FIG. 2 shows a simple diagram of a coherent pulse Doppler radar of a conventional prior art type. It comprises an antenna 11 used for transmitting and receiving, a transmitter 2 delivering radio-frequency pulses, the said pulses being transmitted to the common-transmission-reception antenna via a radio-frequency switch 1, better known under the name of duplexer. The echo signals received in response to the transmitted pulses are directed by the switch 1 to a frequency converter circuit first mixer) 3 which also receives the output signal from a local oscillator 4. The output signals of the circuit 3 are applied to an intermediate frequency amplifier 6. The output signal of the local oscillator 4 is also applied to a second frequency converter circuit 5 which also receives, during the transmitted radar pulse, the radio-frequency signal provided by the transmitter 2. The intermediate frequency output pulse of the frequency converter circuit 5 is, at the beginning of each radar repetition period, used for triggering the operation of the coherent oscillator 7, the said oscillator then delivering a signal at I.F. which has a fixed and predetermined phase relation with the phase of the transmitted R.F. pulse. At every repetition period, the said coherent oscillator 7 is so caused to operate as described, then stopped before the beginning of the next repetition period for referencing during the next transmitter pulse. The output signal of i the coherent oscillator 7 is applied to a pair of phase discriminator circuits 9 and 10, directly for the discriminator 9, and via a 90 phase shifter circuit 8, forv the discriminator 10. I These two phase discriminators 9 and 10, ,also receive the output signals of the intermediate frequem cy amplifier 6.

The phase discriminator circuits 9 and 10 provide for two orthogonal signal components at the Doppler frequency fd. It is known that these two components makes it possible to determine the direction (sense) of echo velocity, i.e., thereby to determine if the moving target which has generated the Doppler signal is approaching or retreating. Hereafter, in this description, the output signalsof the phase discriminator circuits 9 and 10 will be respectively called Ss and Sc.

FIG. 3 shows, in block diagram form, the circuitfor processing, according to the present invention, the signals S s and Sc. It comprises sampling and coding circuits 19, a memory (three dimensional core type for example) which makes it possible to store coded binary words during several repetition periods. The said memory 20 is organized in such a manner that the binary words in a column describe the story or history" of a range increment. A set of range selectors 12 is followed by. a first threshold circuit 13 and a storing I and multiplexing circuit 14. A circuit 18 stores the storage unit 18 and, in parallel, feedsdecoder 16, the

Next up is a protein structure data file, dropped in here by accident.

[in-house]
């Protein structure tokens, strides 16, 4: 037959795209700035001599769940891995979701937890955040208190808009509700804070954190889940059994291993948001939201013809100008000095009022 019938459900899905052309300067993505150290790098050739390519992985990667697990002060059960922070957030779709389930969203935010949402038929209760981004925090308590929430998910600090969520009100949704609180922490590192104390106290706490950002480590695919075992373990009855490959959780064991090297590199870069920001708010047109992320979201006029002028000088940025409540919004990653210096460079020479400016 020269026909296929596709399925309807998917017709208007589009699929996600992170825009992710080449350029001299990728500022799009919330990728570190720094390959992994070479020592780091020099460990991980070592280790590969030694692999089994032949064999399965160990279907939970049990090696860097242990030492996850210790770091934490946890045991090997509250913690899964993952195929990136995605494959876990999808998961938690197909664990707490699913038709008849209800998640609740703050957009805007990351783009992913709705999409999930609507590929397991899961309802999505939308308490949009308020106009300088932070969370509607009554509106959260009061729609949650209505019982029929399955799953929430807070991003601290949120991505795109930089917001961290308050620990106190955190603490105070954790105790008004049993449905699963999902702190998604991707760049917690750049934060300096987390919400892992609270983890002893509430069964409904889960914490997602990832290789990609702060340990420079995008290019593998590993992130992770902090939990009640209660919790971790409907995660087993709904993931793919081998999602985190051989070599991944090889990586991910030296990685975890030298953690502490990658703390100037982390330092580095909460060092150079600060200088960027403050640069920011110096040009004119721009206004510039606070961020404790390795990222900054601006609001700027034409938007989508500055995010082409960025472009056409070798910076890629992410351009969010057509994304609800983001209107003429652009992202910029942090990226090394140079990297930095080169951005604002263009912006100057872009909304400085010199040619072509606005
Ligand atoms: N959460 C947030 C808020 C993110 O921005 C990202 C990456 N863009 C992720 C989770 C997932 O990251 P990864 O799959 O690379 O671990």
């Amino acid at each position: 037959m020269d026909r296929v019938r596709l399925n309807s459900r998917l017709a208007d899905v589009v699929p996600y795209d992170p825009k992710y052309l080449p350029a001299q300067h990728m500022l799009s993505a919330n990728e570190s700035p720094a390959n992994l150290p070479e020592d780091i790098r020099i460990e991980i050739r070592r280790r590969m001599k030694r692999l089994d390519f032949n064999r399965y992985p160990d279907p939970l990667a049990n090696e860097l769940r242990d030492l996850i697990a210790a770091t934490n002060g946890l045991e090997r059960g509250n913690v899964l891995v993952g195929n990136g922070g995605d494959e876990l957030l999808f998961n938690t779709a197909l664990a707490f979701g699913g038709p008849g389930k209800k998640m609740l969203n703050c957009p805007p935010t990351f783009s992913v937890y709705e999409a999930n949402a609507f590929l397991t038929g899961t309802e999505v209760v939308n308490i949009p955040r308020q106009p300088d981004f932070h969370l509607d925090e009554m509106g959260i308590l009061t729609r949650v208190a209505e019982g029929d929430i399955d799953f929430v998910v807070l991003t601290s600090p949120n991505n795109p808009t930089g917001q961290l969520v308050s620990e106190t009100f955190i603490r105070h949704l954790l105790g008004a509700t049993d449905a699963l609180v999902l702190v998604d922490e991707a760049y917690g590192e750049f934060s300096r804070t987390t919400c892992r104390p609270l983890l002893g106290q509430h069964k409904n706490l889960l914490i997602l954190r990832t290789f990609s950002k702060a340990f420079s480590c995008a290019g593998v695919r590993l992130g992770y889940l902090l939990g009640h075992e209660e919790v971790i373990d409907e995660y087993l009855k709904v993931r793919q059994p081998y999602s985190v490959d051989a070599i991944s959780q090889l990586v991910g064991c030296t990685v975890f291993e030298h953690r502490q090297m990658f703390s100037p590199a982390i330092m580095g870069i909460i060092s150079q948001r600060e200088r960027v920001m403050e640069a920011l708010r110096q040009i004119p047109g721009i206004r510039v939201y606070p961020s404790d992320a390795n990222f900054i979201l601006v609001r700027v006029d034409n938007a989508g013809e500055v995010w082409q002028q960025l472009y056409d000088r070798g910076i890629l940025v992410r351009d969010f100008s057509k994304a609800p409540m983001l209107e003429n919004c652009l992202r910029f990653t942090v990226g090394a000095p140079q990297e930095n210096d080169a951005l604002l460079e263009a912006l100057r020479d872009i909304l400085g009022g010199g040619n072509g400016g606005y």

function of which will be more evident as this description proceeds. The said decoder 16 effectively programs the examination of the echo returns through the span of ranges of interest by controlling 12 and 14.

An antenna bearing coding circuit 21 feeds coded bearing information to a circuit 22, the latter selecting the columns of the memory 20 which correspond to range increments which have delivered signal higher than the threshold. The selector 22 acts as a gate under control of 18 and 21 to'admit above-threshold signals to memory 23. Thus, memory 23 stores digital words for those range increments containing signal higher than the said threshold and also stores codes of the antenna bearing from 21. A cancellor circuit 24 is provided for eliminating, from the selected range increments, those components resulting from fixed targets. Computer circuit 25 evaluates the frequency spectrum of signal returned from a range increment of interest. A second threshold circuit 15 controls a gate circuit 26, allowing the range increment and bearing codes to appear at the input of display 27, if the signal analyzed by the circuit 25 corresponds to a moving echo. Circuit 27 displays the said spectrum versus time and this resembles known cathode ray spectrum analyzers. The various cyclic signals'n'eeded for operating the circuits, which are digital in nature, are provided by the clock The operation ofthe processing circuit of the FIG. 3,

. as well as the details of its circuits, will be described in relation'with'the operation of a coherent pulse Doppler radar having" non'equidistant pulses transmitted according-to a periodic pattern of N 32 pulses with a pseudo-period Tm 5 12microseconds. The pulse duration will be considered as equal to I microsecond.